First, we will look at the LBs that were signed to significant contract extensions. We used the number of $8M APY and highlighted which players received these extensions. While the drafted players were from the 2013-17 classes, for the contract extension players, we focused on the players paid from 2017-20, as the LBs extended in 2021 and 2022 were too recent to look at.
Above, we can see the 13 LBs that signed extensions with their team from 2017-20. Out of the 13 players from the time span, just four are still playing on the original contract, while Bobby Wagner would be a fifth since he played out the length of his contract.
Outside of those five “successes”, one LB retired, two were traded and then cut shortly after by their new teams and five were cut after signing extensions, which is not an impressive rate.
Looking deeper into the successful extensions, out of the four, Deion Jones has not played well as of late and could be cut soon. In addition, Shaq Thompson’s play has only declined since he signed his extension.
Like Jones and Thompson, the majority of the extended players, whether cut or not, just three of the 13 players had their average AV increase after signing the extension compared to the season before signing.
All in all, LBs that signed contract extensions did not play as well after signing, as the majority were cut, traded, or retired.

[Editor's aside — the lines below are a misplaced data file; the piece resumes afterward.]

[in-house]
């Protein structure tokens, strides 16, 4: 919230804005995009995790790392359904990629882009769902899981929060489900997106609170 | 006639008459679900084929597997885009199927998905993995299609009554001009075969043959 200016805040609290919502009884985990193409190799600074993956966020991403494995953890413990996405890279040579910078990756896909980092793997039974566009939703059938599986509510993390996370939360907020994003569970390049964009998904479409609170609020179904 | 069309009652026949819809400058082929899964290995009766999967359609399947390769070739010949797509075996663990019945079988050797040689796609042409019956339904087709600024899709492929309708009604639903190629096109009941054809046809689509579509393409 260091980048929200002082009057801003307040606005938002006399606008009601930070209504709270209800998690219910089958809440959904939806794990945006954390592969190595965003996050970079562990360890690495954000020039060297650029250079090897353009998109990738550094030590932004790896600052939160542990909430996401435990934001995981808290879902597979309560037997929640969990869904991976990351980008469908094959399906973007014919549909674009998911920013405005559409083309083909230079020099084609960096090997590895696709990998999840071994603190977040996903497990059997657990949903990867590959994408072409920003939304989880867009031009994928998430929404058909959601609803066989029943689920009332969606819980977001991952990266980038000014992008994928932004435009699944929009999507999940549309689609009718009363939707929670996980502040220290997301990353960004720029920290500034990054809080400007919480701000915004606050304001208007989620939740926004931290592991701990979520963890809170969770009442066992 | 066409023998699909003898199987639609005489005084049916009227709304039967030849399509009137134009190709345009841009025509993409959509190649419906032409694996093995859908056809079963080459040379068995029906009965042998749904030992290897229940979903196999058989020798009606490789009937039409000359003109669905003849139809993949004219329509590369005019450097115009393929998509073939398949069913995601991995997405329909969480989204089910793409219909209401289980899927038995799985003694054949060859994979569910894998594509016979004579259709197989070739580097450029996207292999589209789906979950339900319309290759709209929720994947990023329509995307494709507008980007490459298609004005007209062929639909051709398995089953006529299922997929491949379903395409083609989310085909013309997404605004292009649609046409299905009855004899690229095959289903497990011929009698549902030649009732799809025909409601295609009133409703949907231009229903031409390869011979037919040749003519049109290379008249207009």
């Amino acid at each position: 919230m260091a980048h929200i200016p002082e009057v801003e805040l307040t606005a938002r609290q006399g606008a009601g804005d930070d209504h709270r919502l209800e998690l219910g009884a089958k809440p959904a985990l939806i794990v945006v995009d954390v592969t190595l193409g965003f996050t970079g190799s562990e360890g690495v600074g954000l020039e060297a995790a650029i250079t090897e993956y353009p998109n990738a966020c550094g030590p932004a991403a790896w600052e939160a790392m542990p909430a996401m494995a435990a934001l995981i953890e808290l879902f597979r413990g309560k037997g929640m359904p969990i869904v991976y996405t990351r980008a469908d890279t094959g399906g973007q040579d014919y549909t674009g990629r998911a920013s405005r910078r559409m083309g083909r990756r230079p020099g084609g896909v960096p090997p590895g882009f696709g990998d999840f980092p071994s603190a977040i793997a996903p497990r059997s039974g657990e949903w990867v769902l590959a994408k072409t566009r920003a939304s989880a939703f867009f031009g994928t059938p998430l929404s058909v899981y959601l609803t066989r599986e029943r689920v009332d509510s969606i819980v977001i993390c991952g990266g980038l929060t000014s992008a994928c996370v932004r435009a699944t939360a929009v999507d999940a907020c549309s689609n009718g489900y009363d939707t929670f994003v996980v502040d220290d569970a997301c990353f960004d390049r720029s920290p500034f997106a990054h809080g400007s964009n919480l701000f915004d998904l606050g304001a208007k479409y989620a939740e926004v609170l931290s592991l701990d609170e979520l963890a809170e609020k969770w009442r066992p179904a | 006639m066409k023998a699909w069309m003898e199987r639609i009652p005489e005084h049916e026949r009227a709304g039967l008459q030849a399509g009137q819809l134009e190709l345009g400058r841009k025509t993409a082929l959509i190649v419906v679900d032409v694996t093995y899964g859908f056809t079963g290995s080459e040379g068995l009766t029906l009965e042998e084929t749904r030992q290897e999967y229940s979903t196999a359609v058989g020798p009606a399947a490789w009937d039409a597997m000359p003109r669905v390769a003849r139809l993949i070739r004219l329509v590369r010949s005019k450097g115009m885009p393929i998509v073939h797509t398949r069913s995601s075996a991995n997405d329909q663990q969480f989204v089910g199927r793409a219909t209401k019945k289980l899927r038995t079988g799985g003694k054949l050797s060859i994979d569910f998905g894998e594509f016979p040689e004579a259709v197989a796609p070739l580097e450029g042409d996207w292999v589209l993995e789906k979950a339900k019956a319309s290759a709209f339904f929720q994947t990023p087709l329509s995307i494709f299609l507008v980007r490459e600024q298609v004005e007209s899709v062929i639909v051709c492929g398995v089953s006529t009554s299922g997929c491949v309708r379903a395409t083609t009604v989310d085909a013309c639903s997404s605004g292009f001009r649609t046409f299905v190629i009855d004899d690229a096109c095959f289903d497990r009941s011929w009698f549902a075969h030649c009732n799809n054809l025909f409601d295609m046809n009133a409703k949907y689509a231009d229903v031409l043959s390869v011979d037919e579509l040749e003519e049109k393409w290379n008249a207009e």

Free Agent LBs
Next, we will look at the LBs who were signed to significant contracts through free agency, focusing on the signings from 2017-20.
There were 10 significant free-agent signings at LB. Like the drafted and extended LBs, the free-agent signings also did not have much success.
Out of the signings made from 2017-20, just three out of the 10 LBs are still on their team. Since signing, all three of the players have missed significant time with injury and saw their play decrease by looking at their AV, compared to before they signed.
Of the remaining seven LBs that were signed as free agents from 2017-20, five were cut and the other two were traded and then cut. Jordan Hicks was the only player to join a new team and not have his AV decrease, but he still did not make it through his whole contract, as he was cut. The remaining nine free-agent signings all had AV decreases.
It is uncertain why, but in the large part, investing heavily at LB has not been a good idea, as it is unlikely an LB picked in the first round, signed to a large extension, or signed to a large contract as a free agent will have success.
Maybe it has to do with the different systems that LBs have to master when going from college to the NFL or team to team once in the league, or maybe it could have something to do with declining athleticism and speed that comes with age, which is so vital for NFL LBs.
With the exception of Bobby Wagner, Eric Kendricks, and a few others, it is rare that investing high draft capital and financial resources works out.
It will be very interesting to see how the first-round picks from 2018 and beyond turn out once their rookie deals are up, as well as the recent contract extensions and free agency signings, especially Darius Leonard and Fred Warner, who are both in their primes and fresh off signing record-breaking deals.